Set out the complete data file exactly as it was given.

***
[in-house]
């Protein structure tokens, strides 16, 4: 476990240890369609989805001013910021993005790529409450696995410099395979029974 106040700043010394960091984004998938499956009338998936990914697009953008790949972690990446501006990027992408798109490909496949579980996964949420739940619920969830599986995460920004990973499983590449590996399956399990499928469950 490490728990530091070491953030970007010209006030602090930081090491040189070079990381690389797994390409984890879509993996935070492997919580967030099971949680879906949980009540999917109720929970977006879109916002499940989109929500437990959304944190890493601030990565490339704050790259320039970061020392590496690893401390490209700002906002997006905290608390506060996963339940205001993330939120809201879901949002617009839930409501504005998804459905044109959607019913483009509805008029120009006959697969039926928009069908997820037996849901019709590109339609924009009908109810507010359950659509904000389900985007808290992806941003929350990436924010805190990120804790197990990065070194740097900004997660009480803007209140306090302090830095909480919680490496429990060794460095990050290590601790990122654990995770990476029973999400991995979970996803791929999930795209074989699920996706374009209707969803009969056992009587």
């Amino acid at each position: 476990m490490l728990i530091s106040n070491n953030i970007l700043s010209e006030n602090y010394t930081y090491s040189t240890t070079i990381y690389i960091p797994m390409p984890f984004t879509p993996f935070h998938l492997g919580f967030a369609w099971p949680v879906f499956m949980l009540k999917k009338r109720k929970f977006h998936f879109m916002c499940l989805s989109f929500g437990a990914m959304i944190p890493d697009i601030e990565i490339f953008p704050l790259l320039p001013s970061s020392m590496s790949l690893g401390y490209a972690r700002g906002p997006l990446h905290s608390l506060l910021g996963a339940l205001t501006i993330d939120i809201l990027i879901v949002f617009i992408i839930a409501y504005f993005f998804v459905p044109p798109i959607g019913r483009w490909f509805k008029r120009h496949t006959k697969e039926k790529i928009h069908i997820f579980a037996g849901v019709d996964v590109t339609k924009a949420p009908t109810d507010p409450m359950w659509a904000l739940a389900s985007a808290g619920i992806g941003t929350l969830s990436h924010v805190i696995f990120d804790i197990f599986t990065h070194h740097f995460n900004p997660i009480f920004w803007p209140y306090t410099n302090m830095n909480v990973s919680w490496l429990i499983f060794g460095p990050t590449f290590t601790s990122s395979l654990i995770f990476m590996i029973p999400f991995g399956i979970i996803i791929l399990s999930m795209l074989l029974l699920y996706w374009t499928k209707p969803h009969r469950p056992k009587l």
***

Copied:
[in-house]
């Protein structure tokens, strides 16, 4: 476990240890369609989805001013910021993005790529409450696995410099395979029974 106040700043010394960091984004998938499956009338998936990914697009953008790949972690990446501006990027992408798109490909496949579980996964949420739940619920969830599986995460920004990973499983590449590996399956399990499928469950 490490728990530091070491953030970007010209006030602090930081090491040189070079990381690389797994390409984890879509993996935070492997919580967030099971949680879906949980009540999917109720929970977006879109916002499940989109929500437990959304944190890493601030990565490339704050790259320039970061020392590496690893401390490209700002906002997006905290608390506060996963339940205001993330939120809201879901949002617009839930409501504005998804459905044109959607019913483009509805008029120009006959697969039926928009069908997820037996849901019709590109339609924009009908109810507010359950659509904000389900985007808290992806941003929350990436924010805190990120804790197990990065070194740097900004997660009480803007209140306090302090830095909480919680490496429990060794460095990050290590601790990122654990995770990476029973999400991995979970996803791929999930795209074989699920996706374009209707969803009969056992009587």
């Amino acid at each position: 476990m490490l728990i530091s106040n070491n953030i970007l700043s010209e006030n602090y010394t930081y090491s040189t240890t070079i990381y690389i960091p797994m390409p984890f984004t879509p993996f935070h998938l492997g919580f967030a369609w099971p949680v879906f499956m949980l009540k999917k009338r109720k929970f977006h998936f879109m916002c499940l989805s989109f929500g437990a990914m959304i944190p890493d697009i601030e990565i490339f953008p704050l790259l320039p001013s970061s020392m590496s790949l690893g401390y490209a972690r700002g906002p997006l990446h905290s608390l506060l910021g996963a339940l205001t501006i993330d939120i809201l990027i879901v949002f617009i992408i839930a409501y504005f993005f998804v459905p044109p798109i959607g019913r483009w490909f509805k008029r120009h496949t006959k697969e039926k790529i928009h069908i997820f579980a037996g849901v019709d996964v590109t339609k924009a949420p009908t109810d507010p409450m359950w659509a904000l739940a389900s985007a808290g619920i992806g941003t929350l969830s990436h924010v805190i696995f990120d804790i197990f599986t990065h070194h740097f995460n900004p997660i009480f920004w803007p209140y306090t410099n302090m830095n909480v990973s919680w490496l429990i499983f060794g460095p990050t590449f290590t601790s990122s395979l654990i995770f990476m590996i029973p999400f991995g399956i979970i996803i791929l399990s999930m795209l074989l029974l699920y996706w374009t499928k209707p969803h009969r469950p056992k009587l």